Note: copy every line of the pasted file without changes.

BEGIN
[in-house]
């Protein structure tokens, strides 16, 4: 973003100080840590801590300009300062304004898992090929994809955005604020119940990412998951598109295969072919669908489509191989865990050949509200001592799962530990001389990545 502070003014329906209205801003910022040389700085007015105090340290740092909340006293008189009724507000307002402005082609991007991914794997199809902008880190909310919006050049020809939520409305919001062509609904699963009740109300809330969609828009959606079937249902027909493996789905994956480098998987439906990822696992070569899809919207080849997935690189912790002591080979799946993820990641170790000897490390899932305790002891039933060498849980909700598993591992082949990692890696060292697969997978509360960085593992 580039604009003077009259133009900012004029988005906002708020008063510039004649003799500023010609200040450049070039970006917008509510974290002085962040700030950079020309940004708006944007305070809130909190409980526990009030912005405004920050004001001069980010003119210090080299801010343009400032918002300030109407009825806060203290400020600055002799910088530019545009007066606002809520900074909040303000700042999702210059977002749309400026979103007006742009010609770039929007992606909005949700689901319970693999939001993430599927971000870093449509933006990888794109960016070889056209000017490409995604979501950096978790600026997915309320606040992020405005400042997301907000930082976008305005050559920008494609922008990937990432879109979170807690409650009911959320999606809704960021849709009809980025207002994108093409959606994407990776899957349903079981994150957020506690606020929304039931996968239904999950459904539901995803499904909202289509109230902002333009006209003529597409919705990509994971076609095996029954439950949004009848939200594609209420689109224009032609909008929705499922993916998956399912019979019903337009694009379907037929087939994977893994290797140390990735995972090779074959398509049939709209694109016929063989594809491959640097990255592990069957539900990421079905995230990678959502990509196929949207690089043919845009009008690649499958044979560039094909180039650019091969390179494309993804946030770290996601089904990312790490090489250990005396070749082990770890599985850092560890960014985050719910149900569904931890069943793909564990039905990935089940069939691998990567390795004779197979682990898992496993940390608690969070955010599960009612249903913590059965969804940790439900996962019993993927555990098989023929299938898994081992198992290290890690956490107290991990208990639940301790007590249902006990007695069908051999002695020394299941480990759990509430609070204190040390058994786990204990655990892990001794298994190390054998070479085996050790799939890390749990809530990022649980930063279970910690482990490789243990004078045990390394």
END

[in-house]
């Protein structure tokens, strides 16, 4: 973003100080840590801590300009300062304004898992090929994809955005604020119940990412998951598109295969072919669908489509191989865990050949509200001592799962530990001389990545 502070003014329906209205801003910022040389700085007015105090340290740092909340006293008189009724507000307002402005082609991007991914794997199809902008880190909310919006050049020809939520409305919001062509609904699963009740109300809330969609828009959606079937249902027909493996789905994956480098998987439906990822696992070569899809919207080849997935690189912790002591080979799946993820990641170790000897490390899932305790002891039933060498849980909700598993591992082949990692890696060292697969997978509360960085593992 580039604009003077009259133009900012004029988005906002708020008063510039004649003799500023010609200040450049070039970006917008509510974290002085962040700030950079020309940004708006944007305070809130909190409980526990009030912005405004920050004001001069980010003119210090080299801010343009400032918002300030109407009825806060203290400020600055002799910088530019545009007066606002809520900074909040303000700042999702210059977002749309400026979103007006742009010609770039929007992606909005949700689901319970693999939001993430599927971000870093449509933006990888794109960016070889056209000017490409995604979501950096978790600026997915309320606040992020405005400042997301907000930082976008305005050559920008494609922008990937990432879109979170807690409650009911959320999606809704960021849709009809980025207002994108093409959606994407990776899957349903079981994150957020506690606020929304039931996968239904999950459904539901995803499904909202289509109230902002333009006209003529597409919705990509994971076609095996029954439950949004009848939200594609209420689109224009032609909008929705499922993916998956399912019979019903337009694009379907037929087939994977893994290797140390990735995972090779074959398509049939709209694109016929063989594809491959640097990255592990069957539900990421079905995230990678959502990509196929949207690089043919845009009008690649499958044979560039094909180039650019091969390179494309993804946030770290996601089904990312790490090489250990005396070749082990770890599985850092560890960014985050719910149900569904931890069943793909564990039905990935089940069939691998990567390795004779197979682990898992496993940390608690969070955010599960009612249903913590059965969804940790439900996962019993993927555990098989023929299938898994081992198992290290890690956490107290991990208990639940301790007590249902006990007695069908051999002695020394299941480990759990509430609070204190040390058994786990204990655990892990001794298994190390054998070479085996050790799939890390749990809530990022649980930063279970910690482990490789243990004078045990390394």